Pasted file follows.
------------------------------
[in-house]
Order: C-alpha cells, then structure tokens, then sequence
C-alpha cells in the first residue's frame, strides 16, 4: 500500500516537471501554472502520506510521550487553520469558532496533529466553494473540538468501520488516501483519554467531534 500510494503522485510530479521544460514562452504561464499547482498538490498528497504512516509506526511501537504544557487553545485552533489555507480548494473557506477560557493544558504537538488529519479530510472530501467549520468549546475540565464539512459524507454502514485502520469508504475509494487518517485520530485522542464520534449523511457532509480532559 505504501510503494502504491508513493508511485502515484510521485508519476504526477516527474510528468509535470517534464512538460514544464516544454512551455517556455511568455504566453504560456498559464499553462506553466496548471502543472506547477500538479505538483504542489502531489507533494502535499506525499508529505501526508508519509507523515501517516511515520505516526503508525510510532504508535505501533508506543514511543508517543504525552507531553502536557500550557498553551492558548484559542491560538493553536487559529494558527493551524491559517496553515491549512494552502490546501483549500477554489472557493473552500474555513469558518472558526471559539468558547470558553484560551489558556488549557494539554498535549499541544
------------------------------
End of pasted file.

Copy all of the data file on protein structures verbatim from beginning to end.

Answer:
[in-house]
Order: C-alpha cells, then structure tokens, then sequence
C-alpha cells in the first residue's frame, strides 16, 4: 500500500516537471501554472502520506510521550487553520469558532496533529466553494473540538468501520488516501483519554467531534 500510494503522485510530479521544460514562452504561464499547482498538490498528497504512516509506526511501537504544557487553545485552533489555507480548494473557506477560557493544558504537538488529519479530510472530501467549520468549546475540565464539512459524507454502514485502520469508504475509494487518517485520530485522542464520534449523511457532509480532559 505504501510503494502504491508513493508511485502515484510521485508519476504526477516527474510528468509535470517534464512538460514544464516544454512551455517556455511568455504566453504560456498559464499553462506553466496548471502543472506547477500538479505538483504542489502531489507533494502535499506525499508529505501526508508519509507523515501517516511515520505516526503508525510510532504508535505501533508506543514511543508517543504525552507531553502536557500550557498553551492558548484559542491560538493553536487559529494558527493551524491559517496553515491549512494552502490546501483549500477554489472557493473552500474555513469558518472558526471559539468558547470558553484560551489558556488549557494539554498535549499541544